Encourage birds to make your garden their home

Encourage birds to make your garden their home

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A dark-eyed junco enjoys a snack of millet at a bird feeder in an East Setauket backyard. Photo by Jay Gammill

By Ellen Barcel

I love to see birds in my garden. Besides the beautiful calls and songs you hear, they provide a benefit in that many enjoy munching on the insects that threaten my plants. So, the question becomes, how do you encourage birds to make your garden their home?

One way, of course, is to make sure you have a birdbath, a source of water for them to drink and bathe in. Remember to change the water frequently so as not to encourage mosquitoes to breed there. Another way is to have one or more birdhouses for them to nest in. You can also have food available in a bird feeder. Or you can put in plants that will produce lots of seeds for the birds to enjoy, especially as the weather cools in the fall. So, here are some suggestions.

Corn

Many, many years ago, as a novice suburbanite, around Halloween, I saw a bunch of brightly colored Indian corn cobs in the supermarket and bought it as a decoration for my front door. I kept hearing strange noises, sort of like thumps. Each time, I’d go to the door and no one was there. This went on for a number of days, until I noticed that most of the kernels from the ears of corn were gone. It was then that I realized that the local birds were appreciating what I thought of as a decoration and what they thought of as dinner. So, yes, birds love corn. So, if you have the room, plant a small patch of corn. What you don’t eat, the birds will.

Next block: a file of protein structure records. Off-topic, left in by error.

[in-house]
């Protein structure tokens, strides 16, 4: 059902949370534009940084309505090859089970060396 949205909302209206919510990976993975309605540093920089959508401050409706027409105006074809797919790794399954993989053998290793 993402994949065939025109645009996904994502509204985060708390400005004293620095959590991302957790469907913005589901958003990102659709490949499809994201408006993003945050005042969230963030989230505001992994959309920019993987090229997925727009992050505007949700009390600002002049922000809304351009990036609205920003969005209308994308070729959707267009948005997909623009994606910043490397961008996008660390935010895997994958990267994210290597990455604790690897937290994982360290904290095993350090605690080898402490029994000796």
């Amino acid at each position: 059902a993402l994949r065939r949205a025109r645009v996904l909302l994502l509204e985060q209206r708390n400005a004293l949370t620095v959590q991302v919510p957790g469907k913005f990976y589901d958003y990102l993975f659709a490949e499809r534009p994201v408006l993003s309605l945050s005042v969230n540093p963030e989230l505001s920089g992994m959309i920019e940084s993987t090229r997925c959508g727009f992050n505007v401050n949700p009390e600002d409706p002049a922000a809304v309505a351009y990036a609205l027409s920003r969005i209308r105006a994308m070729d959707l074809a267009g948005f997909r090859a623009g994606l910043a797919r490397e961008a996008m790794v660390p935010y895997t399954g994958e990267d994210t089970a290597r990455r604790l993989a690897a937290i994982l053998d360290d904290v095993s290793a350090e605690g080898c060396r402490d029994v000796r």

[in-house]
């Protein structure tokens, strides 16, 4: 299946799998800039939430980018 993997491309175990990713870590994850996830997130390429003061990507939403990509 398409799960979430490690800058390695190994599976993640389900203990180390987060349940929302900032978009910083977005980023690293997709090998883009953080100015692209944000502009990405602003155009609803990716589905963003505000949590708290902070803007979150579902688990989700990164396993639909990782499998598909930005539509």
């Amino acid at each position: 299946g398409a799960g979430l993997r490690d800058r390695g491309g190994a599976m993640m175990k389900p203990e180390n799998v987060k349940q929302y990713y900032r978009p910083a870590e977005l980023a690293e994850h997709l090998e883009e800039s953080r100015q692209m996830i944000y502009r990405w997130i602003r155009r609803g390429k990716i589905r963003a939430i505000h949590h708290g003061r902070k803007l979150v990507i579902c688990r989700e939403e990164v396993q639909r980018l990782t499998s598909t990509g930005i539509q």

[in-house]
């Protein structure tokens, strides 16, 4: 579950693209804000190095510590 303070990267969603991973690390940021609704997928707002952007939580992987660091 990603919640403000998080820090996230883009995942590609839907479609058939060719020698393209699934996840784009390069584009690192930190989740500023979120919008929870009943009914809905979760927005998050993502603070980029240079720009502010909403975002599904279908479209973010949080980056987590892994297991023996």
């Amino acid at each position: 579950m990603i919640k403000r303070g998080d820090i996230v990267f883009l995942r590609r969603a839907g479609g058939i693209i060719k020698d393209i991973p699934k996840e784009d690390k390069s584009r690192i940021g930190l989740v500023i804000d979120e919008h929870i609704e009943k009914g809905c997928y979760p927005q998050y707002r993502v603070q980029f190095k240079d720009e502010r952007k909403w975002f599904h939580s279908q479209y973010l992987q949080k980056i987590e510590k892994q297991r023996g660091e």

Millet

Millet (foxtail millet) grows easily and, yes, the birds love it. Millet is a grass that was domesticated in the Old World. I’ve read that grains of it were even found in the tombs with pharaohs in ancient Egypt. Experts say to harvest it when the seed heads turn a golden brown, or, leave the seeds alone and let the birds do it for you.

Sunflowers

Sunflowers are absolutely beautiful in the garden. They’ll easily reach five or six feet, making a lovely and tall wall of flowers. Yes, of course, harvest some of the flowers and enjoy the seeds yourself, but what you don’t want, leave on the plant. They will dry and soon the local birds will be enjoying them. When all the seeds are gone, compost the rest of the plant. And, yes, save some of the seeds from this year’s crop for next year’s garden.

Pumpkins

Large birds and small mammals (squirrels, for example) enjoy pumpkins. Pumpkins grow easily here but have a fairly long growing season — up to 125 days to maturity. It’s best to plant the seeds directly in the garden, but, if you want an early start, plant them in peat pots, which can be moved whole into the garden once it warms up. Plant them in full sun. Interestingly, the seeds themselves can overwinter outside. I’ve seen several locations where a pumpkin left outdoors during the cold months, led to pumpkin seeds germinating the following spring. Collect the seeds in autumn and dry them before putting them out for the birds or saving them for next year’s crop. If you don’t plan on eating the pumpkins (as, for example, in pumpkin pie), choose one of the unusual pumpkins, like the miniature ones (‘Baby Boo’), blue pumpkins (‘Blue Lakota’) or white (‘White Cloud’). There are even warty ones, such as ‘Red Warty Thing.’ Any of these make unique decorations.

Perennial flowers

While all of the above need to be replanted each year, there are many perennials that birds absolutely love as well. These are part of the “plant once, enjoy for many years” school of gardening and include black-eyed Susans, blanket flowers, cone flowers, asters and mums. Note that most of these bloom in mid to late summer and into the fall. I’m always just about ready to give up on my asters when suddenly, in the cold autumn days, the purple flowers appear. Leave the flowers on the plants in autumn until the birds have enjoyed all of the seeds. Don’t cut them back until the leaves have gone brown and there are no more seed heads on the plants.

Ellen Barcel is a freelance writer and master gardener. Send your gardening questions to [email protected] To reach Cornell Cooperative Extension and its Master Gardener program, call 631-727-7850.